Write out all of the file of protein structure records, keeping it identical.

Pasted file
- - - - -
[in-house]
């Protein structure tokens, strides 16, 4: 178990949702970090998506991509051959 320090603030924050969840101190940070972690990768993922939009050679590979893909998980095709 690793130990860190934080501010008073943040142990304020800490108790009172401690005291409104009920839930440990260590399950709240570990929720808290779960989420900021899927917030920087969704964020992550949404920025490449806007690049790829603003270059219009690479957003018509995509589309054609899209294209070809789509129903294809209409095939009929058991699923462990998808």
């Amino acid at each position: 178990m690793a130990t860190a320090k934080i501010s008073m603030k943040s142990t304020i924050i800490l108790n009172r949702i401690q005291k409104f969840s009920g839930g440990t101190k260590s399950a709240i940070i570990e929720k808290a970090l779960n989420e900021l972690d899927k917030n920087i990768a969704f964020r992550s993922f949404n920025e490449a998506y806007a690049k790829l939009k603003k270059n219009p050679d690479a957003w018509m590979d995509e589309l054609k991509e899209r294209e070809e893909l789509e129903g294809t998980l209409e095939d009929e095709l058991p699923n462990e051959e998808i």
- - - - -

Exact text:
[in-house]
């Protein structure tokens, strides 16, 4: 178990949702970090998506991509051959 320090603030924050969840101190940070972690990768993922939009050679590979893909998980095709 690793130990860190934080501010008073943040142990304020800490108790009172401690005291409104009920839930440990260590399950709240570990929720808290779960989420900021899927917030920087969704964020992550949404920025490449806007690049790829603003270059219009690479957003018509995509589309054609899209294209070809789509129903294809209409095939009929058991699923462990998808």
């Amino acid at each position: 178990m690793a130990t860190a320090k934080i501010s008073m603030k943040s142990t304020i924050i800490l108790n009172r949702i401690q005291k409104f969840s009920g839930g440990t101190k260590s399950a709240i940070i570990e929720k808290a970090l779960n989420e900021l972690d899927k917030n920087i990768a969704f964020r992550s993922f949404n920025e490449a998506y806007a690049k790829l939009k603003k270059n219009p050679d690479a957003w018509m590979d995509e589309l054609k991509e899209r294209e070809e893909l789509e129903g294809t998980l209409e095939d009929e095709l058991p699923n462990e051959e998808i």